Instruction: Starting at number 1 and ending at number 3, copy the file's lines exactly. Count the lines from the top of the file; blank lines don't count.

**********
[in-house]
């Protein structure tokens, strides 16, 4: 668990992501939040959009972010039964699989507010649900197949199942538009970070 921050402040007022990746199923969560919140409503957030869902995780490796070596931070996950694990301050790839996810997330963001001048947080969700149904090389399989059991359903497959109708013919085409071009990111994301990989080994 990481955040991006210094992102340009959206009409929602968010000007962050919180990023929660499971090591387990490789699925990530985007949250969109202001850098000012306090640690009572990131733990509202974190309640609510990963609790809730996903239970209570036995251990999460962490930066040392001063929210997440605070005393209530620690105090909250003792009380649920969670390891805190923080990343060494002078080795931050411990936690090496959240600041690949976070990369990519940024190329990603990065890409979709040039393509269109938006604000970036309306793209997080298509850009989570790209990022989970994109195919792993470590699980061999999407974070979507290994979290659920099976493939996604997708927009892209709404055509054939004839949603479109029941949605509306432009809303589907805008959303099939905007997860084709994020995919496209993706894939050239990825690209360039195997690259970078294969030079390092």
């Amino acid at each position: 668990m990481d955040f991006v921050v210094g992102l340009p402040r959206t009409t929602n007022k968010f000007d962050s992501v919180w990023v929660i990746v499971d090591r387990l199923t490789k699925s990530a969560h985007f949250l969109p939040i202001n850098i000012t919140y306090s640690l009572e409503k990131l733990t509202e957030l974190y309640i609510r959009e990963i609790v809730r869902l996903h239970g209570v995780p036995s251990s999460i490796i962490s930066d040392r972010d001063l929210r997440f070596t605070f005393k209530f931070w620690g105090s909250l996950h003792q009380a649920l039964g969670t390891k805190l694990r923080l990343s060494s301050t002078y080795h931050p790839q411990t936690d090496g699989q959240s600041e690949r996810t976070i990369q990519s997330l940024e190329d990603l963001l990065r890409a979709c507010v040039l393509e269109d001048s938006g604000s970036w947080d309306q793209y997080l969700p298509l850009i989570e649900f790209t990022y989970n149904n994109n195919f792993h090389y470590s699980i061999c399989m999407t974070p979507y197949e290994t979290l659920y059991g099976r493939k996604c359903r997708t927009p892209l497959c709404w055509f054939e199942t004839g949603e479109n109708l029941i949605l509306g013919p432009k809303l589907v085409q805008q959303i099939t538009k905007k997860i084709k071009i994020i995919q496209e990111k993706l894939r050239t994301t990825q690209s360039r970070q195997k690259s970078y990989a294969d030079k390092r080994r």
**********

[in-house]
């Protein structure tokens, strides 16, 4: 668990992501939040959009972010039964699989507010649900197949199942538009970070 921050402040007022990746199923969560919140409503957030869902995780490796070596931070996950694990301050790839996810997330963001001048947080969700149904090389399989059991359903497959109708013919085409071009990111994301990989080994 990481955040991006210094992102340009959206009409929602968010000007962050919180990023929660499971090591387990490789699925990530985007949250969109202001850098000012306090640690009572990131733990509202974190309640609510990963609790809730996903239970209570036995251990999460962490930066040392001063929210997440605070005393209530620690105090909250003792009380649920969670390891805190923080990343060494002078080795931050411990936690090496959240600041690949976070990369990519940024190329990603990065890409979709040039393509269109938006604000970036309306793209997080298509850009989570790209990022989970994109195919792993470590699980061999999407974070979507290994979290659920099976493939996604997708927009892209709404055509054939004839949603479109029941949605509306432009809303589907805008959303099939905007997860084709994020995919496209993706894939050239990825690209360039195997690259970078294969030079390092």
């Amino acid at each position: 668990m990481d955040f991006v921050v210094g992102l340009p402040r959206t009409t929602n007022k968010f000007d962050s992501v919180w990023v929660i990746v499971d090591r387990l199923t490789k699925s990530a969560h985007f949250l969109p939040i202001n850098i000012t919140y306090s640690l009572e409503k990131l733990t509202e957030l974190y309640i609510r959009e990963i609790v809730r869902l996903h239970g209570v995780p036995s251990s999460i490796i962490s930066d040392r972010d001063l929210r997440f070596t605070f005393k209530f931070w620690g105090s909250l996950h003792q009380a649920l039964g969670t390891k805190l694990r923080l990343s060494s301050t002078y080795h931050p790839q411990t936690d090496g699989q959240s600041e690949r996810t976070i990369q990519s997330l940024e190329d990603l963001l990065r890409a979709c507010v040039l393509e269109d001048s938006g604000s970036w947080d309306q793209y997080l969700p298509l850009i989570e649900f790209t990022y989970n149904n994109n195919f792993h090389y470590s699980i061999c399989m999407t974070p979507y197949e290994t979290l659920y059991g099976r493939k996604c359903r997708t927009p892209l497959c709404w055509f054939e199942t004839g949603e479109n109708l029941i949605l509306g013919p432009k809303l589907v085409q805008q959303i099939t538009k905007k997860i084709k071009i994020i995919q496209e990111k993706l894939r050239t994301t990825q690209s360039r970070q195997k690259s970078y990989a294969d030079k390092r080994r």